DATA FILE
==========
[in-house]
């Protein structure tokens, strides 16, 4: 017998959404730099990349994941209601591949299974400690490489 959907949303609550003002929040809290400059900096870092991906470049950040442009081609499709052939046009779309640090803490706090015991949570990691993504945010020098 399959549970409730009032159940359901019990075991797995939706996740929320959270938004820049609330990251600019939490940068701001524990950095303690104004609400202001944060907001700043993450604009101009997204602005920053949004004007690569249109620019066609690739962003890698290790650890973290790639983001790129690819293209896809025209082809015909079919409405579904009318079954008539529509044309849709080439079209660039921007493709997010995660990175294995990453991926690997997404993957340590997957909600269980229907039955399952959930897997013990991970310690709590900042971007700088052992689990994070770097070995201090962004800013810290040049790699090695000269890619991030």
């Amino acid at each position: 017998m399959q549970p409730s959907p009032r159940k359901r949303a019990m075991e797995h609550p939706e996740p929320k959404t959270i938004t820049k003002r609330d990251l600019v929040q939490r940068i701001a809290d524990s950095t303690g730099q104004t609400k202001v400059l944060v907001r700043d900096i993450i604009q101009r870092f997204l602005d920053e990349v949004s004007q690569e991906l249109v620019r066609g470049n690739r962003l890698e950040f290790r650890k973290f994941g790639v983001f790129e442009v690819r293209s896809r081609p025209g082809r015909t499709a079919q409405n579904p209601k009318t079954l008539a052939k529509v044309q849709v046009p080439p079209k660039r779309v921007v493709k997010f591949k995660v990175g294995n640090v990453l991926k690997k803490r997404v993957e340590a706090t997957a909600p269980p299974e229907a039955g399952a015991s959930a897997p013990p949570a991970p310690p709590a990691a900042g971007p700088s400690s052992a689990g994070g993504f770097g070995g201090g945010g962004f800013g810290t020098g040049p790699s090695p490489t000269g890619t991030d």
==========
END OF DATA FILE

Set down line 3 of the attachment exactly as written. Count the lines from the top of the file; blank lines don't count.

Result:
């Amino acid at each position: 017998m399959q549970p409730s959907p009032r159940k359901r949303a019990m075991e797995h609550p939706e996740p929320k959404t959270i938004t820049k003002r609330d990251l600019v929040q939490r940068i701001a809290d524990s950095t303690g730099q104004t609400k202001v400059l944060v907001r700043d900096i993450i604009q101009r870092f997204l602005d920053e990349v949004s004007q690569e991906l249109v620019r066609g470049n690739r962003l890698e950040f290790r650890k973290f994941g790639v983001f790129e442009v690819r293209s896809r081609p025209g082809r015909t499709a079919q409405n579904p209601k009318t079954l008539a052939k529509v044309q849709v046009p080439p079209k660039r779309v921007v493709k997010f591949k995660v990175g294995n640090v990453l991926k690997k803490r997404v993957e340590a706090t997957a909600p269980p299974e229907a039955g399952a015991s959930a897997p013990p949570a991970p310690p709590a990691a900042g971007p700088s400690s052992a689990g994070g993504f770097g070995g201090g945010g962004f800013g810290t020098g040049p790699s090695p490489t000269g890619t991030d």